The bank continues to seek to achieve the 18 per cent target on return on equity but the COVID-19 crisis may push the timeline for it because a year's gains have been impacted, Chaudhry said.
Axis Bank on Tuesday said there was an uptick in the number of borrowers who opted for loan moratoriums after June and emphasised that the lender will be “judicious” in restructuring borrowings under the new rules.
About Non-Performing Assets (NPAs), the bank’s Chief Executive Officer and Managing Director Amitabh Chaudhry said its stress tests are now showing lower slippages across any scenario than earlier.
“The 9.7 (per cent) was the number as of June 30. Obviously over a period of time some more customers do ask for moratorium, so I can definitely say that the number has gone up a little bit rather than coming down, which has happened for everyone,” Chaudhry told PTI in an interview.
The chief of the country’s third largest private sector lender was responding to a query on the quantum of loans under moratorium at the end of August and how it compares with the figure for June.
The six-month moratorium for accounts impacted by the COVID-19 pandemic ended on August 30 and subsequently, the Reserve Bank of India (RBI) came out with a loan restructuring framework.
Chaudhry said the bank has received restructuring requests from both corporate and retail borrowers, and is presently formulating a framework under which such cases will be resolved. Once the framework is ready, it will be presented to the bank’s board for ratification.
According to him, the picture on asset quality will be clear only after December as the bank will be accepting restructuring proposals till then.
The bank will entertain restructuring proposals where a business has chances of revival but will not extend the benefit to cases where it sees no hope for a revival, Chaudhry said.
“I think you have to be judicious, we should definitely help the first category. But (for) the second category we must be honest enough to admit that restructuring will not help and let’s call NPA an NPA, or spade a spade,” he pointed out.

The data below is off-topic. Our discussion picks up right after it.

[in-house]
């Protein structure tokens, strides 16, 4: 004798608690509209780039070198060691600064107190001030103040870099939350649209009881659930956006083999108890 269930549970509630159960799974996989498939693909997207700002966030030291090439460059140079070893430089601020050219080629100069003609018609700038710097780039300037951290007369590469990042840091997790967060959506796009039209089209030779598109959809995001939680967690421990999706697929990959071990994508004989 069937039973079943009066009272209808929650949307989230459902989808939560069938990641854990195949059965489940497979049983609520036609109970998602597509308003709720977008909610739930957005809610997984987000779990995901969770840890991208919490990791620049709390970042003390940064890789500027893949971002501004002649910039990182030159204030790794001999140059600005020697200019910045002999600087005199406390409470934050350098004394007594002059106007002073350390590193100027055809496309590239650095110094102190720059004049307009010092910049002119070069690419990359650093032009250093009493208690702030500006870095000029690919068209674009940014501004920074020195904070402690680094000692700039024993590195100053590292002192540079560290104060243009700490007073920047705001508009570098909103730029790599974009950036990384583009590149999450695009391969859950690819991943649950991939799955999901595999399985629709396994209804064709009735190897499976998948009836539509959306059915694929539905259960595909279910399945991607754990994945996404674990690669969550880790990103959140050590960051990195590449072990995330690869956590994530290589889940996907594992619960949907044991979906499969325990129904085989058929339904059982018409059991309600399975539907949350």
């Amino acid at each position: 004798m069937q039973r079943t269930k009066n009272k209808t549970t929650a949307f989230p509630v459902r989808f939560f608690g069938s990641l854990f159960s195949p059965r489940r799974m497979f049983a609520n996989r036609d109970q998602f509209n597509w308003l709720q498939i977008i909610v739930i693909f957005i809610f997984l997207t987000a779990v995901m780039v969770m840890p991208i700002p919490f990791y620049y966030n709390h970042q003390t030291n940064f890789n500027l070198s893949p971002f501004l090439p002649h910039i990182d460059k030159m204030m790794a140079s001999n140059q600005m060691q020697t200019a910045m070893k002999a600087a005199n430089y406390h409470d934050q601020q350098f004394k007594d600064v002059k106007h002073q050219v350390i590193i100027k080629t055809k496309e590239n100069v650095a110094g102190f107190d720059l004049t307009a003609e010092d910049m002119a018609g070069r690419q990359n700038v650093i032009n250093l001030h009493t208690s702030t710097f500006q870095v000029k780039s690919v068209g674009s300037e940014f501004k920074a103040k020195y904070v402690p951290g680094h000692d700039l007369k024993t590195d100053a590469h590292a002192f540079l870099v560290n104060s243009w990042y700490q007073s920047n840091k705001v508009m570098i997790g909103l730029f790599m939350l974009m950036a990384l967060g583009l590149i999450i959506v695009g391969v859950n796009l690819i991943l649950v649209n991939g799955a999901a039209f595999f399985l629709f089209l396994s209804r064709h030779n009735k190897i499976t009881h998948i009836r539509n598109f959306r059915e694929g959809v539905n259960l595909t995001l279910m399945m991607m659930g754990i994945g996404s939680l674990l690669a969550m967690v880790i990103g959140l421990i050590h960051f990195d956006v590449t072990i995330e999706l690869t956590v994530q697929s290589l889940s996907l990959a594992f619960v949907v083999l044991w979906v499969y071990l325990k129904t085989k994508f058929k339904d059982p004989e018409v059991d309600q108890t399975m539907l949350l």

He also made it clear that sustainability of the business is very important for Axis Bank and it will not kick the can down the road.
“We want to be seen as a conservative institution, we do want to very clearly tell our investors and depositors that we will do the right thing and we will take the provisions upfront,” he said.
When asked about capital, Chaudhry said the buffers were anyways sufficient to take care of the requirements before a Rs 10,000 crore-infusion in August and added that the exercise was a cautious move carried out on the recommendation of RBI and investors.
He said the stress tests being carried out by the lender are showing that the impact on the bank in either the base, moderate or severe scenarios will be lower than what was assumed earlier which gives it a lot of comfort.
“Our models now show that the overall losses which we would take, have only come down over a period of time. Our position has become a little more comfortable,” he said.
Chaudhry said NPAs in the retail category, which has been the focus for lenders for nearly a decade, will see a spike because of the unprecedented crisis brought about by COVID-19 and that the situation will turn around with a revival in the economy.
He stressed that the bank will go back to serving the retail segment as any big bank will be doing.
At present, there is a fight for quality borrowers in the system which has resulted in Net Interest Margins (NIMs) for banks coming under pressure, Chaudhry said, and added that the same trend will be on display in the second quarter results as well.
Corporates are repaying debt through equity infusions as well, he said, pointing out that this may lead to a reduction in corporate loan books as well at banks.
He, however, declined to share any numbers for Axis Bank citing the silent period that it is in before the announcement of quarterly financial results.
The bank continues to seek to achieve the 18 per cent target on return on equity but the COVID-19 crisis may push the timeline for it because a year’s gains have been impacted, Chaudhry said.
On senior management exits, Chaudhry said the largest bulk of exits were triggered by concerns over personal conduct like corporate governance or integrity, a few were due to a mismatch of responsibilities and individual aspirations, and the rest were due to personal compulsions.